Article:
Australian Markets Weekly: The impact of the exchange rate on GDP

Our analysis suggests that the real exchange rate has more of an impact on growth than earlier RBA analysis.


For the full picture, download the report – Australian Markets Weekly 29 July 2019.

  • In a 2016 analysis, the Reserve Bank calculated that, all else equal, a 10% drop in the real exchange rate boosted exports by about 3% and reduced imports by just under 4% over a two-year period. On current trade shares, these effects would boost real GDP by about 1½%.
  • Updating that work, our analysis suggests that the effect on GDP of a 10% fall in the real exchange rate is larger when the impact on trade is estimated over recent history. We estimate that the lower exchange rate lifts exports by about 3.5% and reduces imports by about 7% over a two-year period, where imports have become more sensitive to the currency over time. Using current trade shares, this would boost GDP by about 2¼%.
  • The results reinforce our view that a lower exchange rate would be helpful for the Reserve Bank as it seeks to return inflation to the 2-3% target band. Unfortunately, the bank is unlikely to see any relief on this front as our FX strategists forecast an appreciation in the nominal exchange rate over the coming year, mainly against the US dollar (this reflects further US dollar weakness, commodity price resilience and current market pricing for interest rates). This suggests that lower rates and additional fiscal stimulus will be needed instead to support the economy.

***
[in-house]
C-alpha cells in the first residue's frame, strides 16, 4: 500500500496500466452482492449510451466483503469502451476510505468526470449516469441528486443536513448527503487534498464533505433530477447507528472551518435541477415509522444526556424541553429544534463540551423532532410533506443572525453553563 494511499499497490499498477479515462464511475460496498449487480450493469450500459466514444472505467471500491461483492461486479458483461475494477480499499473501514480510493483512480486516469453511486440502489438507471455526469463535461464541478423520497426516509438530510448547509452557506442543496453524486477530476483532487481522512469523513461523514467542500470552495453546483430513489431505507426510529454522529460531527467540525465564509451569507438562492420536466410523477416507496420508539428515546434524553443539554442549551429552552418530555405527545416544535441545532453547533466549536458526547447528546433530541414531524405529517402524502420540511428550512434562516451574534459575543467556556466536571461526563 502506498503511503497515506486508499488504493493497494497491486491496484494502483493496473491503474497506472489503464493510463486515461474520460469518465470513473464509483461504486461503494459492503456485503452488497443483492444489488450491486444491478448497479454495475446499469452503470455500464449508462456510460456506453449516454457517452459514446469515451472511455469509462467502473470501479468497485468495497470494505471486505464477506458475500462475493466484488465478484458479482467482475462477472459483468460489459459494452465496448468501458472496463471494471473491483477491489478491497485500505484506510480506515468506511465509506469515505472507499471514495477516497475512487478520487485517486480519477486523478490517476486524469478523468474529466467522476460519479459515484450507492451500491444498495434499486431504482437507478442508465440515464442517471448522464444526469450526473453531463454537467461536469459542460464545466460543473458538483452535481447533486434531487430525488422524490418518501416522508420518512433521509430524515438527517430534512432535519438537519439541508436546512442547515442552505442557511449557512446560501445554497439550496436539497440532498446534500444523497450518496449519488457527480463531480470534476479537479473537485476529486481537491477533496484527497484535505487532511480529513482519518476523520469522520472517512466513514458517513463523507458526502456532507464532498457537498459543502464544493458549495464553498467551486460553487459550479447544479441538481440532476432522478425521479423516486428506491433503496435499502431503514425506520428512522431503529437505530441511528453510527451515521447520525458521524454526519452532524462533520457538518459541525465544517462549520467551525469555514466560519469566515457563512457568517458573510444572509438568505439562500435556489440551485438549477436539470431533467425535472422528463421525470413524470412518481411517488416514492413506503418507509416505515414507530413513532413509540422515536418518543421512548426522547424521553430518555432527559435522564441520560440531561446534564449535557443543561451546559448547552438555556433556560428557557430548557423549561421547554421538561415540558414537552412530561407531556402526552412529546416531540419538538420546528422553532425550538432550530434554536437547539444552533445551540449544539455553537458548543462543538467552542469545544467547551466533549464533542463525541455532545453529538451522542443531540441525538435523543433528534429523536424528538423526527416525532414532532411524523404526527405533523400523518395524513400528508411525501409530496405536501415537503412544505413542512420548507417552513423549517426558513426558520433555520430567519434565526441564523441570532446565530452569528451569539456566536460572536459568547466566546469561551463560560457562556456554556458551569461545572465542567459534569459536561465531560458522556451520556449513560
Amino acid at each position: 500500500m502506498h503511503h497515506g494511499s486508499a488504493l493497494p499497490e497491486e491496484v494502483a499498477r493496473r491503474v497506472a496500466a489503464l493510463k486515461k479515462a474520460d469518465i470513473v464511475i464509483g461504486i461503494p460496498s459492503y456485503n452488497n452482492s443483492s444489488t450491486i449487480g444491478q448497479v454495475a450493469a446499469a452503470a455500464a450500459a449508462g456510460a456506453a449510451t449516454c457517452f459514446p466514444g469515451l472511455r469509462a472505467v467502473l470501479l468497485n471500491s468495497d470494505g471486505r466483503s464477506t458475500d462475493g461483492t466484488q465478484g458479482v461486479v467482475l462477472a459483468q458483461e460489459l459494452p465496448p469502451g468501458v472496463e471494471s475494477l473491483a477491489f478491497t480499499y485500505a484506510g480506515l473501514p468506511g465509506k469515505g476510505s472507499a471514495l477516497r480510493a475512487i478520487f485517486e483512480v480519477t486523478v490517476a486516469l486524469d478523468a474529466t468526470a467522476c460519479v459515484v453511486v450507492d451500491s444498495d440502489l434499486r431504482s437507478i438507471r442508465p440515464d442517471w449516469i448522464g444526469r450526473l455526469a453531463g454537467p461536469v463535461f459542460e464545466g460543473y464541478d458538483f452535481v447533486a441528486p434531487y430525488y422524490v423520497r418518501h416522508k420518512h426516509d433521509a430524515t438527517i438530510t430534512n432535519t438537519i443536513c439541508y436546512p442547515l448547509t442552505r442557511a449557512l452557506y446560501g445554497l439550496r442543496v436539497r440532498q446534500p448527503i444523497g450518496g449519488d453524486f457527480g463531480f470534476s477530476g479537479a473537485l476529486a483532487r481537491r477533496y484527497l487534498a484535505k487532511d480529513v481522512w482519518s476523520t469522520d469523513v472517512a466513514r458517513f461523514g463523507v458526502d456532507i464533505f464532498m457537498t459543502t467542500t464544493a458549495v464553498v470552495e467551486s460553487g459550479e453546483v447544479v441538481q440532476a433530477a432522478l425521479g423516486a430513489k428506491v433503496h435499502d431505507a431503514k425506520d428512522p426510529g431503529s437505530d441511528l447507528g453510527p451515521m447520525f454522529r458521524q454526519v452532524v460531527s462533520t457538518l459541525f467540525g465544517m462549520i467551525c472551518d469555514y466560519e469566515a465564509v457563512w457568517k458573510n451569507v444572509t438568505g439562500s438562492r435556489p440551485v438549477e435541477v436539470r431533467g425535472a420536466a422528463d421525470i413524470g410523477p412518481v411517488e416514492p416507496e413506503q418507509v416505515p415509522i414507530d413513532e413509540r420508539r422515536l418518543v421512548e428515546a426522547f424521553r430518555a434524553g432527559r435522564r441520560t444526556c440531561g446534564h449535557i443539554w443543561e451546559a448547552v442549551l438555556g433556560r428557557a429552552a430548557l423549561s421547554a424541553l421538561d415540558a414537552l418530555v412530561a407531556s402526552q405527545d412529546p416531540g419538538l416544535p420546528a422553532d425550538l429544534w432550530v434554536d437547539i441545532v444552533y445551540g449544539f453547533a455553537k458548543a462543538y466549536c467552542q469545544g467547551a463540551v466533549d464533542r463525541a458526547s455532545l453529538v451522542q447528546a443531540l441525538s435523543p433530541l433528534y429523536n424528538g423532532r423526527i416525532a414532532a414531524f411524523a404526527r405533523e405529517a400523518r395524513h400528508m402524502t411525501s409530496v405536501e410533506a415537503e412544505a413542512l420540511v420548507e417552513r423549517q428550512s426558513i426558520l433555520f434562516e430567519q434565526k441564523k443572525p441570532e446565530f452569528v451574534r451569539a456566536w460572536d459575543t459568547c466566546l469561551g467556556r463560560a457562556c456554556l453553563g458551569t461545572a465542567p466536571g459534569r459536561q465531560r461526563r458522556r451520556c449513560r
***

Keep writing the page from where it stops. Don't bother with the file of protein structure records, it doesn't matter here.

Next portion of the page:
The week ahead – Australian Q2 CPI and the US FOMC meeting the major focus

  • Core inflation is expected to remain subdued in Q2. We forecast the RBA’s preferred measure of core inflation – the trimmed mean CPI – to increase by 0.4% in the quarter, which would see annual inflation ease to 1.5%, matching the multi-decade low reached in 2016. Headline inflation should also increase by 0.4%, up 1.4% over the year, with the risk it might be marginally higher than our estimate. If our forecasts prove correct, the Reserve Bank will be under pressure to downgrade its near-term outlook for inflation in the August Statement on Monetary Policy. Retail trade should improve in June, up 0.5%, although the quarter should be weak, with a marginal increase of 0.1% in volume terms. Note that next month’s retail trade report for July should be boosted by the government’s personal income tax cuts.
  • Internationally, the FOMC is expected to cut the funds rate by 25bp to 2-2.25% on Wednesday and signal a preparedness to do more. Data-wise, the US manufacturing ISM is due Thursday, with payrolls on Friday. China PMIs are also due Wednesday.

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